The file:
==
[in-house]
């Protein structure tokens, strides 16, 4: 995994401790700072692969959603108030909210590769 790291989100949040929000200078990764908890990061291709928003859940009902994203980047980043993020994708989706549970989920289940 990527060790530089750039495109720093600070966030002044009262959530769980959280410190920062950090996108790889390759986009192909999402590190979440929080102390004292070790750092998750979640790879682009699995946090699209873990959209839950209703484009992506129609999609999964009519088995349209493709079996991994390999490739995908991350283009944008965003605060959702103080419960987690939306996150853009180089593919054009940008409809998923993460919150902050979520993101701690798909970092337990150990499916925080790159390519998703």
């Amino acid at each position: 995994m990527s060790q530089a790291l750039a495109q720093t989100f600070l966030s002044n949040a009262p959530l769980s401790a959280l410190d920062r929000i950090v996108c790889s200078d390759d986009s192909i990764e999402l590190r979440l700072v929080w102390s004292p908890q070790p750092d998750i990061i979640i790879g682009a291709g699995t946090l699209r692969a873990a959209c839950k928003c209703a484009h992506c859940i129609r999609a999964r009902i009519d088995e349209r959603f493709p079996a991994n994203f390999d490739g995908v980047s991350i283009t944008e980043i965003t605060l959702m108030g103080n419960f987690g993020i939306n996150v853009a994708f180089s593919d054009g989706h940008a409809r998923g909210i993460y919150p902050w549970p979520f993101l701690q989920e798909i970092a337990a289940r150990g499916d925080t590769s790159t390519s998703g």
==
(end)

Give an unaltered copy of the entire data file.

[in-house]
């Protein structure tokens, strides 16, 4: 995994401790700072692969959603108030909210590769 790291989100949040929000200078990764908890990061291709928003859940009902994203980047980043993020994708989706549970989920289940 990527060790530089750039495109720093600070966030002044009262959530769980959280410190920062950090996108790889390759986009192909999402590190979440929080102390004292070790750092998750979640790879682009699995946090699209873990959209839950209703484009992506129609999609999964009519088995349209493709079996991994390999490739995908991350283009944008965003605060959702103080419960987690939306996150853009180089593919054009940008409809998923993460919150902050979520993101701690798909970092337990150990499916925080790159390519998703």
């Amino acid at each position: 995994m990527s060790q530089a790291l750039a495109q720093t989100f600070l966030s002044n949040a009262p959530l769980s401790a959280l410190d920062r929000i950090v996108c790889s200078d390759d986009s192909i990764e999402l590190r979440l700072v929080w102390s004292p908890q070790p750092d998750i990061i979640i790879g682009a291709g699995t946090l699209r692969a873990a959209c839950k928003c209703a484009h992506c859940i129609r999609a999964r009902i009519d088995e349209r959603f493709p079996a991994n994203f390999d490739g995908v980047s991350i283009t944008e980043i965003t605060l959702m108030g103080n419960f987690g993020i939306n996150v853009a994708f180089s593919d054009g989706h940008a409809r998923g909210i993460y919150p902050w549970p979520f993101l701690q989920e798909i970092a337990a289940r150990g499916d925080t590769s790159t390519s998703g």